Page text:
Policymakers can deploy a wide range of macroprudential tools to mitigate systemic risks to the financial system from high nonfinancial private debt. These can target different sources of risk arising from high household and corporate debt and help curb excessive leverage by property developers.

To rein in financial stability risks from higher public debt, a medium-term fiscal consolidation plan may be warranted and a fiscal rule can also be considered in some cases. Efficient public debt management should help too.

Safeguarding the soundness of financial intermediaries is paramount to ensure stable and efficient provision of credit to the macroeconomy. For banks, this involves keeping leverage ratios of borrowers in check through effective micro and macroprudential policies to reduce vulnerabilities. Weaker banks should increase provisioning and improve capital reserves.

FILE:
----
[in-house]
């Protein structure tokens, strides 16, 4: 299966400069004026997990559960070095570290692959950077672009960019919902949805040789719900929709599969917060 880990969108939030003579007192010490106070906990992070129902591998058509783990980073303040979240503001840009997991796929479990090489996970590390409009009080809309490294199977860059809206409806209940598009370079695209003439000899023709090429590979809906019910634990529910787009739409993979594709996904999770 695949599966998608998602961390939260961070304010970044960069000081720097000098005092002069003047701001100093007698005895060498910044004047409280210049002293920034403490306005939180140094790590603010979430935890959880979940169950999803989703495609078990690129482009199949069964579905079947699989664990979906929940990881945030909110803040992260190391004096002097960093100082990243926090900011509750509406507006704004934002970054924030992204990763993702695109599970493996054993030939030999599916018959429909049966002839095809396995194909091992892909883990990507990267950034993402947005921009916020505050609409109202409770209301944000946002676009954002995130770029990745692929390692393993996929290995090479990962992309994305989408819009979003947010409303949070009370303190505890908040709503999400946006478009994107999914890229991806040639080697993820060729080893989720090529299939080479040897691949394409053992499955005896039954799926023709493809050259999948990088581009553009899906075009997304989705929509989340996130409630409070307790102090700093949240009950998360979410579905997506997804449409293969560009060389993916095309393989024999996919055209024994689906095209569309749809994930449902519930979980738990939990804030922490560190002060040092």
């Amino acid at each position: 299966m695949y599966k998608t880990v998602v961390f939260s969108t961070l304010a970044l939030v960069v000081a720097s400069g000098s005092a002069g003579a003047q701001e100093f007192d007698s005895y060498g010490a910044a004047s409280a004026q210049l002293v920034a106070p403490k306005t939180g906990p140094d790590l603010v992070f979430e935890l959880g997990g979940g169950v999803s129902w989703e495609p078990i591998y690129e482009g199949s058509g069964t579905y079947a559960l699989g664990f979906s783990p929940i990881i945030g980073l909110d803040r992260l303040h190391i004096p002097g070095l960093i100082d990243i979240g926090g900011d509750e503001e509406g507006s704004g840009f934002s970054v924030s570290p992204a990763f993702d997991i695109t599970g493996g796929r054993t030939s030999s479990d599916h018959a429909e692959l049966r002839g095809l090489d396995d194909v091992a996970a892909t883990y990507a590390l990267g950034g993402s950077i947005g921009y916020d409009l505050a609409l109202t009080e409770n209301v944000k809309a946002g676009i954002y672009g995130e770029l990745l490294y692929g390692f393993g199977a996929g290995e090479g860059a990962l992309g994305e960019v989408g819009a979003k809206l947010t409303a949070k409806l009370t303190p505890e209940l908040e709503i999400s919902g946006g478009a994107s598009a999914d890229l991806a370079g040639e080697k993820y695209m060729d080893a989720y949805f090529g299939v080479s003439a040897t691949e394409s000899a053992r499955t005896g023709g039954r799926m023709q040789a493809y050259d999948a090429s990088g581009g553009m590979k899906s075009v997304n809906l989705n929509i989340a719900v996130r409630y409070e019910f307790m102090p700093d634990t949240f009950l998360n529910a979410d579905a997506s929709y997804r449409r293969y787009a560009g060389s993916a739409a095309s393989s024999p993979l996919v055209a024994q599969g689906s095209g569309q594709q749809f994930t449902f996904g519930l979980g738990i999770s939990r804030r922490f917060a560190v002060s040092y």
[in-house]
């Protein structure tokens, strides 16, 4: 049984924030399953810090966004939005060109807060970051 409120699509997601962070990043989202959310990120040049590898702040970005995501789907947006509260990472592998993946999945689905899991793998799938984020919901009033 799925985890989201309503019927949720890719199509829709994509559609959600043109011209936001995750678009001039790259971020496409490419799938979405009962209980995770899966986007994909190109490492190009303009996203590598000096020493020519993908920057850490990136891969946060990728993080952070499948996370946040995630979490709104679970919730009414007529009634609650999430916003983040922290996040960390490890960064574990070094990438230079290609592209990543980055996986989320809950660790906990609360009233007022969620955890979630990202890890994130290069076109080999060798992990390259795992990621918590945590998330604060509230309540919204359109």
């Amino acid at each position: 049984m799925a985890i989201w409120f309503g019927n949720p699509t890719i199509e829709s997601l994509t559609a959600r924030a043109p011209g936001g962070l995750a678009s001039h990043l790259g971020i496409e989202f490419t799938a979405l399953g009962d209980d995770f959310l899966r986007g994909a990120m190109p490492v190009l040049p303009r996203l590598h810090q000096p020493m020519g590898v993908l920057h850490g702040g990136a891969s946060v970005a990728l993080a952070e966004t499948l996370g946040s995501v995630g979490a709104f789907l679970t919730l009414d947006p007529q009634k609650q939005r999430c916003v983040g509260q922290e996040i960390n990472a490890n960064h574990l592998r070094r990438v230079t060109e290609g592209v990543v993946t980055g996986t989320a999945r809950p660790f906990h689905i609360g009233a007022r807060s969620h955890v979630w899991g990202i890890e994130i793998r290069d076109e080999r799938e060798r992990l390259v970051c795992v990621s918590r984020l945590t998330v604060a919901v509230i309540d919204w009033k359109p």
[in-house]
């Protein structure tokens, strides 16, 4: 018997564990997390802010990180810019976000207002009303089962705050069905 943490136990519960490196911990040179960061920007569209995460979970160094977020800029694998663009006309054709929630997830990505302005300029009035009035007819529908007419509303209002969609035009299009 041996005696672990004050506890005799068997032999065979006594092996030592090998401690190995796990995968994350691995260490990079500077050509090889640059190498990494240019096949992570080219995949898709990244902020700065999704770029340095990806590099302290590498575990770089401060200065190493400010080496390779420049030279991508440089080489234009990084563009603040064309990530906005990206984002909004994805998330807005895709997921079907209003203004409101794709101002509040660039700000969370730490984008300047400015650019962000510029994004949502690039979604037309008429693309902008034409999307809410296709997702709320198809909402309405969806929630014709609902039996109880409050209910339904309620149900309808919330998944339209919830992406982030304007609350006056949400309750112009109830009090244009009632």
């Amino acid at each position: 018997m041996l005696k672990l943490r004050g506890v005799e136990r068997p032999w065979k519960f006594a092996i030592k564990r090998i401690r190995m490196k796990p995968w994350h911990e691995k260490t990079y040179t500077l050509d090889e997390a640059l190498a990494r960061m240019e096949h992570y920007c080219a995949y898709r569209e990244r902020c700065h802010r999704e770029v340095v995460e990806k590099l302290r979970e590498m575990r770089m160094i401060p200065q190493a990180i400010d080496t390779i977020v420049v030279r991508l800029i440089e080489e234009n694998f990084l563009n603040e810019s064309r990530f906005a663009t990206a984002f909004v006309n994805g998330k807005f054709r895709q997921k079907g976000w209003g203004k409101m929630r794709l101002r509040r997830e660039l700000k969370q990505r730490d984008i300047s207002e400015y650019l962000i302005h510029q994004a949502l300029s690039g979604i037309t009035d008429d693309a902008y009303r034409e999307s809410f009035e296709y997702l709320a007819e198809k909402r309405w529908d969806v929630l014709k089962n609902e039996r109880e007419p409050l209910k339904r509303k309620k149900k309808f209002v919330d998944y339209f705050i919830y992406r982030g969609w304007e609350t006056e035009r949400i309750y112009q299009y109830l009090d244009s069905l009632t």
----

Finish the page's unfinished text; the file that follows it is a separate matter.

The scope of the deposit insurance coverage could be widened to help maintain depositor confidence in times of stress. NBFIs’ growing systemic importance makes strengthening their supervisory and regulatory framework a priority. Their central role in the functioning of financial markets in the region, especially in dollar funding and hedging markets, requires close cooperation among regulatory and macroprudential authorities and central banks in ASEAN+3.

ASEAN+3 is facing hidden and/or less-visible financial vulnerabilities within an evolving financial landscape. The combination of higher debt and interest rates could pose challenges for borrowers to repay debt. Fortunately, corporate borrowers are showing resilience with high interest coverage ratios, and housing prices have been closer to levels consistent with macroeconomic fundamentals for most economies in ASEAN+3. Public debt is relatively sound in structure, limiting interest rate and exchange rate risks, and foreign participation is generally low. While banks display robust fundamentals with adequate to ample capital buffers and strong asset quality, the expanding role of NBFIs could introduce potential hidden and intricate risks to the region. In response, policymakers are urged to enhance surveillance capabilities, remain vigilant, and be prepared to respond swiftly and decisively to emerging shocks when necessary.